The world's first wiki where authorship really matters (Nature Genetics, 2008). Due credit and reputation for authors. Imagine a global collaborative knowledge base for original thoughts. Search thousands of articles and collaborate with scientists around the globe.

wikigene or wiki gene protein drug chemical gene disease author authorship tracking collaborative publishing evolutionary knowledge reputation system wiki2.0 global collaboration genes proteins drugs chemicals diseases compound
Hoffmann, R. A wiki for the life sciences where authorship matters. Nature Genetics (2008)

Non-transferrin-bound iron in the serum of hemodialysis patients who receive ferric saccharate: no correlation to peroxide generation.

Intravenous iron (iv.Fe) is used to optimize response to recombinant human erythropoietin (r-HuEPO) in ESRD, but no consensus exists with respect to the best regimen to avoid transferrin "oversaturation," oxidative stress, and the occurrence of non-transferrin-bound iron (NTBI). Iv.Fe was stopped for 1 wk in 35 hemodialysis (HD) patients who were routinely receiving iv.Fe and r-HuEPO. The iv.Fe group received 100 mg of ferric saccharate (Venofer) at the end of the first HD session, whereas the time-control group was treated under the same conditions but received no iv.Fe. Serum samples were taken before the first HD session, immediately and 60 min after iv.Fe administration, and before the next HD session. Sera were analyzed for NTBI and peroxides; transferrin saturation was analyzed by urea-PAGE and Western blot. In an in vitro model system with HepG2 cells, the effects of ESRD serum on the labile iron pool (LIP) were assayed using the fluorescence calcein assay. NTBI significantly increased after iv.Fe-administration and returned to baseline values before the next HD-session. There was a shift from apo- to monoferric transferrin, but no "oversaturation" of transferrin after iv.Fe-treatment. Peroxides increased in both groups after HD. Hemodialysis decreased bioavailable iron for the LIP in HepG2-cells, whereas serum of iv.Fe-treated HD patients highly increased the LIP in these cells. A total of 100 mg of iv.Fe led to NTBI generation but not to an oversaturation of transferrin. Peroxide concentrations significantly increased during HD but were not correlated to iv.Fe administration and seemed to result from other sources of oxidative stress related to HD. NTBI can enter liver cells and increase the potentially harmful LIP.[1]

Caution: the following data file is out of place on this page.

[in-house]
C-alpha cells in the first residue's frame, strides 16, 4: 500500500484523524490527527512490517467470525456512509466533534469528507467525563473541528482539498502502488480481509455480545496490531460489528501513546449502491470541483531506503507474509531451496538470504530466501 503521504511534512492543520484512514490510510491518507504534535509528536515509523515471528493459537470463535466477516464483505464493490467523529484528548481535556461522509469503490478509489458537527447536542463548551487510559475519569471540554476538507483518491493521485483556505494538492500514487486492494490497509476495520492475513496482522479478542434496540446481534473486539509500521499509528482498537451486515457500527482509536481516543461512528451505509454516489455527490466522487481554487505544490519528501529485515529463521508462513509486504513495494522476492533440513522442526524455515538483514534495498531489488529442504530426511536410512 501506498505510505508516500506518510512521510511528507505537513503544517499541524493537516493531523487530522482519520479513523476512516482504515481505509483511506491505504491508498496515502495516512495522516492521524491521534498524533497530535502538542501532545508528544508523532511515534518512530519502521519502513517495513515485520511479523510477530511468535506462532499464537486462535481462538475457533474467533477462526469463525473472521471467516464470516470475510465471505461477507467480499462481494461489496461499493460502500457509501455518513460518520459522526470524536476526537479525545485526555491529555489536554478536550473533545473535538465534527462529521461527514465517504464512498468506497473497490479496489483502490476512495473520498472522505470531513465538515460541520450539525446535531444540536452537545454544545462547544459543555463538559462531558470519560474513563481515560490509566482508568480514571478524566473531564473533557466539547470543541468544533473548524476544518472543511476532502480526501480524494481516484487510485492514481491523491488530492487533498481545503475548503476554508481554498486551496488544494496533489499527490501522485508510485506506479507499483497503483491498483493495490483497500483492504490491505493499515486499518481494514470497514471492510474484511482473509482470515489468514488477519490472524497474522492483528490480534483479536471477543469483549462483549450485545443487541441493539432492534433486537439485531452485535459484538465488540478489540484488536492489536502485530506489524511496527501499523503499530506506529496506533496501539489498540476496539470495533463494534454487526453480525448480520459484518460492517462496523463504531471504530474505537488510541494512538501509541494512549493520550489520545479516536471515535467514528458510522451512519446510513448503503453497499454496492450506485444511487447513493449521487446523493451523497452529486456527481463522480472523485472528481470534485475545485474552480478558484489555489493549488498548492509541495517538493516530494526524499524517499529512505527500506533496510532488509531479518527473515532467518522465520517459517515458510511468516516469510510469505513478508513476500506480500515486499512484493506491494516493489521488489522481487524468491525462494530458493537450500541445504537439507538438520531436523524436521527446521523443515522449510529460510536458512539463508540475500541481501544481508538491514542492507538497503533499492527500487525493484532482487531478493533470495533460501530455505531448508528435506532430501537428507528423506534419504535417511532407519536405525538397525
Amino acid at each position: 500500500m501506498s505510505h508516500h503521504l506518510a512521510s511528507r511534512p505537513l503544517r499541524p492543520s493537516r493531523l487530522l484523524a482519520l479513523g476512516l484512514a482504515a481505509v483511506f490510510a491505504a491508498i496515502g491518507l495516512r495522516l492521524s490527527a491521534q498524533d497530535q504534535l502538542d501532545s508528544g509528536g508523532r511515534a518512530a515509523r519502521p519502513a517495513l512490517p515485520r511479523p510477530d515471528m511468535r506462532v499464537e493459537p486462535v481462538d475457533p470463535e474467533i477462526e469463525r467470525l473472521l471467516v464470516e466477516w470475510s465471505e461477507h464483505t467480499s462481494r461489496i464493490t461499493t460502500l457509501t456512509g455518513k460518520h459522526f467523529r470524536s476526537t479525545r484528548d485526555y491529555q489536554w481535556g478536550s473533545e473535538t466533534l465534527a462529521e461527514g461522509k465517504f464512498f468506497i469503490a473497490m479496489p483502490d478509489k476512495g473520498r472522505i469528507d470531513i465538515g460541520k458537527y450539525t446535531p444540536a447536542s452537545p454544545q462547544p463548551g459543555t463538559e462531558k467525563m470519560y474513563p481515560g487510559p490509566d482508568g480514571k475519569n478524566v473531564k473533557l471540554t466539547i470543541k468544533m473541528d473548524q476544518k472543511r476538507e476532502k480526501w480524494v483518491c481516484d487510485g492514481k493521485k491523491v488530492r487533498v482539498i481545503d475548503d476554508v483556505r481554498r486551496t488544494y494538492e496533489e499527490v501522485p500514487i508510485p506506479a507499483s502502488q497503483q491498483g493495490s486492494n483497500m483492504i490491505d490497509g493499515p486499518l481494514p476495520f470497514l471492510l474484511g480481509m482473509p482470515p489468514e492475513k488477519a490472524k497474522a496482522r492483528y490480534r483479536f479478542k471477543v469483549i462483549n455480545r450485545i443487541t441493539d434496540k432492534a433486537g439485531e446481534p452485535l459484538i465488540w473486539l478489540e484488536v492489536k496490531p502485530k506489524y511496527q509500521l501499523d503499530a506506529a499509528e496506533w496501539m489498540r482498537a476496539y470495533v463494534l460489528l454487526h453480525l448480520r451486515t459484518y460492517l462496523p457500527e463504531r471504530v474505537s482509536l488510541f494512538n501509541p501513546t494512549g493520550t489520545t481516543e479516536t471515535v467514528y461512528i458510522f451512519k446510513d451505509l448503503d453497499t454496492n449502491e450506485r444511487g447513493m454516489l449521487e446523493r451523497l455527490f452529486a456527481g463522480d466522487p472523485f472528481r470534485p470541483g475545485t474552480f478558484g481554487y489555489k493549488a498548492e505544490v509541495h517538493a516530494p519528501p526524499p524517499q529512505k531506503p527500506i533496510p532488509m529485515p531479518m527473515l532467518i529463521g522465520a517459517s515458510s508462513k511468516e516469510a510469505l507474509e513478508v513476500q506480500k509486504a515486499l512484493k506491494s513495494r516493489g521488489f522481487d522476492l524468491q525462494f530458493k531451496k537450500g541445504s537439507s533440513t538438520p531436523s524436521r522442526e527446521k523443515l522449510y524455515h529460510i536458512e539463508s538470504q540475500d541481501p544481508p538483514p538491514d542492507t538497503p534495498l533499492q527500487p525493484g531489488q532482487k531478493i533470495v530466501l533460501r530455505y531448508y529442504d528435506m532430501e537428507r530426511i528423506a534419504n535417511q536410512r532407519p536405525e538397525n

1. Non-transferrin-bound iron in the serum of hemodialysis patients who receive ferric saccharate: no correlation to peroxide generation. Scheiber-Mojdehkar, B., Lutzky, B., Schaufler, R., Sturm, B., Goldenberg, H. J. Am. Soc. Nephrol. (2004) [Pubmed]
WikiGenes - Universities